3. The world of Executive Search and Interim Management has relied on database searching techniques for over 20 years, so there is nothing new here. In this new world, the database in my view is dead. Its no different to the “filing cabinets of the 80’s”. Social networking technology will transform the way organisations engage with their candidates in future.

    4. It’s some time since any real consolidation, with Martin Wood (BIE) remaining the big winner of our industry over the last 20 years. Any of the struggling businesses will find it hard to find buyers as the model of recent years is arguably dead, e.g. Consultants on huge base salaries, big marketing budgets and large offices etc. And Odgers and BIE have spent the last few years hiring recruiters from tier 2 Interim management firms, so I am not sure the can be lifted above the likes of Veredus or Michael Page?

    5. I’ve interviewed hundreds of Interim Managers since April and can count on one hand those that have found work on LinkedIn. Perhaps at the contracting end of the interim management world it is more prevalent but the £1000 a day plus guys are not securing work through this route as you suggest.

    6-10 Broadly agree.

    I cannot agree with your summary. I am afraid as it is a huge generalisation and does not reflect the different levels of service being provided in the marketplace. In the world that I see as “Interim Executive Management”, I believe the future is bright but service needs to be delivered. Splashing CV’s at clients is valueless. Accepting briefs without seeing the client adds no value. Sending candidates to clients without meeting them adds no value. And with that comes margin and reputation erosion. I will be delighted to see businesses operating in this way go under, as they are systematically destroying the reputation of those of us attempting to deliver value and challenge to our clients.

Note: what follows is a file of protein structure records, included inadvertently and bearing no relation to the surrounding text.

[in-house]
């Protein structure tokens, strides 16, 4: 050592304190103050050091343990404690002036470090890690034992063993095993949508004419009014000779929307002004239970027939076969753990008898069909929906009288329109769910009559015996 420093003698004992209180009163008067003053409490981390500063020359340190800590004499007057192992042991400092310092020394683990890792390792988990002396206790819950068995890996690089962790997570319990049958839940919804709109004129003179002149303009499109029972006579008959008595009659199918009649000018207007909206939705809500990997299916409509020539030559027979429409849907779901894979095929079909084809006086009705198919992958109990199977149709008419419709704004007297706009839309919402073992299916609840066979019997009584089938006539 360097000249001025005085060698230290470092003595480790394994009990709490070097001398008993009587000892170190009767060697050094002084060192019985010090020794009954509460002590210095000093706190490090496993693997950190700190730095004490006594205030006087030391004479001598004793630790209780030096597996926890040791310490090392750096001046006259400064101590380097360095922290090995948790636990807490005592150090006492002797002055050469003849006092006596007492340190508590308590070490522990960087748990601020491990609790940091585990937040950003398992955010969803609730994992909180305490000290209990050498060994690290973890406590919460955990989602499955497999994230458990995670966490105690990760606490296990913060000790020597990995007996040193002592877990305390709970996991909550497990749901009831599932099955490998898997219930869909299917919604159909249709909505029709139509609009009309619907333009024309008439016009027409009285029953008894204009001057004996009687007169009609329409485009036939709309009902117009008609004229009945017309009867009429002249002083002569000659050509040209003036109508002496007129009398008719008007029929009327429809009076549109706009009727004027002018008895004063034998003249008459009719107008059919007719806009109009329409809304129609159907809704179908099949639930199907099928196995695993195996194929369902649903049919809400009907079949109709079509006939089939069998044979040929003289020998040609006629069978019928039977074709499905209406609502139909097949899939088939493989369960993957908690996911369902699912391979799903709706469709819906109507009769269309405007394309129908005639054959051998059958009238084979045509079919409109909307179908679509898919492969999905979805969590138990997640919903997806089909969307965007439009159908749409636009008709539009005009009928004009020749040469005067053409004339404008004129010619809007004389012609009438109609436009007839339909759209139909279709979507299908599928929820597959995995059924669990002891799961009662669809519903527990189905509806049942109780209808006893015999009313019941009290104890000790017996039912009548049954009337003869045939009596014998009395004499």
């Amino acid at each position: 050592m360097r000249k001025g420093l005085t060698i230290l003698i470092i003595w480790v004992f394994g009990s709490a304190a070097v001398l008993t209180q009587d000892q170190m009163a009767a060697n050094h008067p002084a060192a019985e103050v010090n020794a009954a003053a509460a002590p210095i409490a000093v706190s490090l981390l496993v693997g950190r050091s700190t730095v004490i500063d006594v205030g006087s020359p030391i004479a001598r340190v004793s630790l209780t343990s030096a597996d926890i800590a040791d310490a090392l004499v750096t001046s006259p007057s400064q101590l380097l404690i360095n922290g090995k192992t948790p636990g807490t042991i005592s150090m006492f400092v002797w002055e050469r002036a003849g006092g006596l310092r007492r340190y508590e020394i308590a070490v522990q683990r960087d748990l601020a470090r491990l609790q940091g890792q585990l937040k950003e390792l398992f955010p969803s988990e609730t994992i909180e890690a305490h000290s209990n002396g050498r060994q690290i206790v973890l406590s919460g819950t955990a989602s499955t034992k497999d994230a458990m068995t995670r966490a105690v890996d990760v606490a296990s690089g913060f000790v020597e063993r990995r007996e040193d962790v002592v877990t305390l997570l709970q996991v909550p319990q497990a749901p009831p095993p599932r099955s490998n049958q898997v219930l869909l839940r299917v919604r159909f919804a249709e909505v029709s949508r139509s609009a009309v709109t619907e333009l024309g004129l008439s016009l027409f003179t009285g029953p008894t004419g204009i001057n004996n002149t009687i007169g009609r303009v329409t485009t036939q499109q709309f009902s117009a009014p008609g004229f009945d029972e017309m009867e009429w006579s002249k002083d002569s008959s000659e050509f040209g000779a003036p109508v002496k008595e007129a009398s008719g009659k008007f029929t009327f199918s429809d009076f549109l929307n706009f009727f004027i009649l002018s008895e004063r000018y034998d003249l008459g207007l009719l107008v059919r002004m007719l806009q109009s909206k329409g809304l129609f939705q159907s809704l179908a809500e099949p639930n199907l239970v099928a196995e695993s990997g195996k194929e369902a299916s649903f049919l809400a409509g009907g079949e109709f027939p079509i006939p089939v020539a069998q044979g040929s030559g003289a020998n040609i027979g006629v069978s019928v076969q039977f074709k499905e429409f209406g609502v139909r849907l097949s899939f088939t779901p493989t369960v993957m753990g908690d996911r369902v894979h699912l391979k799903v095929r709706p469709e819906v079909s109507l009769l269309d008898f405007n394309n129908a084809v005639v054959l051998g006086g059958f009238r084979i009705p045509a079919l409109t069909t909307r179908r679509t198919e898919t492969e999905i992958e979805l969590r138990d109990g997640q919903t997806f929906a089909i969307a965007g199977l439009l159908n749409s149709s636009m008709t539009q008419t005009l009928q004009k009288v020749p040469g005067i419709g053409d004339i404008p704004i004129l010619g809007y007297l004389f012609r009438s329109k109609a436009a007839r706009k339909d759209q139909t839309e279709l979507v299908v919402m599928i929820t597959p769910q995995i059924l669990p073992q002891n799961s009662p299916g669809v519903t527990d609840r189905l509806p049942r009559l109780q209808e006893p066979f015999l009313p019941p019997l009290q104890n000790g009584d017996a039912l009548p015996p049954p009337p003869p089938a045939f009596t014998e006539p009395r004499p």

NIck Robeson
    Hemming Robeson

    • Nick,

      Many thanks for taking the time to read my blog and provide thoughtful and detailed responses. As I indicated earlier, my blog is a subjective and longitudinal in perspective, based on my twenty years plus in the industry. Accordingly, it is encouraging that you agree with so many of my observations. However, I shall make a few quick observations on a couple of your points: